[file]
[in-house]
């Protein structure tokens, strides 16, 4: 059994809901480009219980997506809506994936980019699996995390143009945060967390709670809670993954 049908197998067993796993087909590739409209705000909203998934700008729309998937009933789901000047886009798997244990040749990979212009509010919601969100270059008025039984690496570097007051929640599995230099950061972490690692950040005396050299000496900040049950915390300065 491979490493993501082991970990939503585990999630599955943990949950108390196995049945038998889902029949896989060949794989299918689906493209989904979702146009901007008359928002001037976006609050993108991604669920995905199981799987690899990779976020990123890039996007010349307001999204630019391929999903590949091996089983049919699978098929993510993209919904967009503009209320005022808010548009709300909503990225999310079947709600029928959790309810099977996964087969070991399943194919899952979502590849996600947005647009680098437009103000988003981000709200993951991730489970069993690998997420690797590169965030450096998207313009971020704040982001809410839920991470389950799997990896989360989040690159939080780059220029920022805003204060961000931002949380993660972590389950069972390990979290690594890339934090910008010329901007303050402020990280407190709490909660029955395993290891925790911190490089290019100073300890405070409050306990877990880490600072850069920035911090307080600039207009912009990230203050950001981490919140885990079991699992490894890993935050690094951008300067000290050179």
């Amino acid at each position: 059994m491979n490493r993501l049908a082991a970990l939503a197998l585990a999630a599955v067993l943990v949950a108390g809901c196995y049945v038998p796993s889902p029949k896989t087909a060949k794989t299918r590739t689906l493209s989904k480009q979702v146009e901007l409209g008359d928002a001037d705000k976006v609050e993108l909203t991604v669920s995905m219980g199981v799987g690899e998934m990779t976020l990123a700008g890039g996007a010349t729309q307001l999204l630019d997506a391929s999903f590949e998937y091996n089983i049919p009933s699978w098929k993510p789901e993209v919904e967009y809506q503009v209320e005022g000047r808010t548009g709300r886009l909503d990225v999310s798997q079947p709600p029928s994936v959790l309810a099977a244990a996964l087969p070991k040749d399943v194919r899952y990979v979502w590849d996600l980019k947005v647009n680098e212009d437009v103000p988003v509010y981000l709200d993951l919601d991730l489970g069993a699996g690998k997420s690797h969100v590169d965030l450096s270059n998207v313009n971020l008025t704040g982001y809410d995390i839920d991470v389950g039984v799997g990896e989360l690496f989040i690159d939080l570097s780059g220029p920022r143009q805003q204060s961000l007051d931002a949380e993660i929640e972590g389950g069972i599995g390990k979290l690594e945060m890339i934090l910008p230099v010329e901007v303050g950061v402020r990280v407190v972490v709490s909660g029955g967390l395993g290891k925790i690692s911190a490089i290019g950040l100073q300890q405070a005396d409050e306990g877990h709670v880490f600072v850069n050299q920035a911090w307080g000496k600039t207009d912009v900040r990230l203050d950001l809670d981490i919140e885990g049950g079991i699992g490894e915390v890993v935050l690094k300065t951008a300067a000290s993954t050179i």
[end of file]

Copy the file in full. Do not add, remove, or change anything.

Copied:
[in-house]
């Protein structure tokens, strides 16, 4: 059994809901480009219980997506809506994936980019699996995390143009945060967390709670809670993954 049908197998067993796993087909590739409209705000909203998934700008729309998937009933789901000047886009798997244990040749990979212009509010919601969100270059008025039984690496570097007051929640599995230099950061972490690692950040005396050299000496900040049950915390300065 491979490493993501082991970990939503585990999630599955943990949950108390196995049945038998889902029949896989060949794989299918689906493209989904979702146009901007008359928002001037976006609050993108991604669920995905199981799987690899990779976020990123890039996007010349307001999204630019391929999903590949091996089983049919699978098929993510993209919904967009503009209320005022808010548009709300909503990225999310079947709600029928959790309810099977996964087969070991399943194919899952979502590849996600947005647009680098437009103000988003981000709200993951991730489970069993690998997420690797590169965030450096998207313009971020704040982001809410839920991470389950799997990896989360989040690159939080780059220029920022805003204060961000931002949380993660972590389950069972390990979290690594890339934090910008010329901007303050402020990280407190709490909660029955395993290891925790911190490089290019100073300890405070409050306990877990880490600072850069920035911090307080600039207009912009990230203050950001981490919140885990079991699992490894890993935050690094951008300067000290050179």
């Amino acid at each position: 059994m491979n490493r993501l049908a082991a970990l939503a197998l585990a999630a599955v067993l943990v949950a108390g809901c196995y049945v038998p796993s889902p029949k896989t087909a060949k794989t299918r590739t689906l493209s989904k480009q979702v146009e901007l409209g008359d928002a001037d705000k976006v609050e993108l909203t991604v669920s995905m219980g199981v799987g690899e998934m990779t976020l990123a700008g890039g996007a010349t729309q307001l999204l630019d997506a391929s999903f590949e998937y091996n089983i049919p009933s699978w098929k993510p789901e993209v919904e967009y809506q503009v209320e005022g000047r808010t548009g709300r886009l909503d990225v999310s798997q079947p709600p029928s994936v959790l309810a099977a244990a996964l087969p070991k040749d399943v194919r899952y990979v979502w590849d996600l980019k947005v647009n680098e212009d437009v103000p988003v509010y981000l709200d993951l919601d991730l489970g069993a699996g690998k997420s690797h969100v590169d965030l450096s270059n998207v313009n971020l008025t704040g982001y809410d995390i839920d991470v389950g039984v799997g990896e989360l690496f989040i690159d939080l570097s780059g220029p920022r143009q805003q204060s961000l007051d931002a949380e993660i929640e972590g389950g069972i599995g390990k979290l690594e945060m890339i934090l910008p230099v010329e901007v303050g950061v402020r990280v407190v972490v709490s909660g029955g967390l395993g290891k925790i690692s911190a490089i290019g950040l100073q300890q405070a005396d409050e306990g877990h709670v880490f600072v850069n050299q920035a911090w307080g000496k600039t207009d912009v900040r990230l203050d950001l809670d981490i919140e885990g049950g079991i699992g490894e915390v890993v935050l690094k300065t951008a300067a000290s993954t050179i």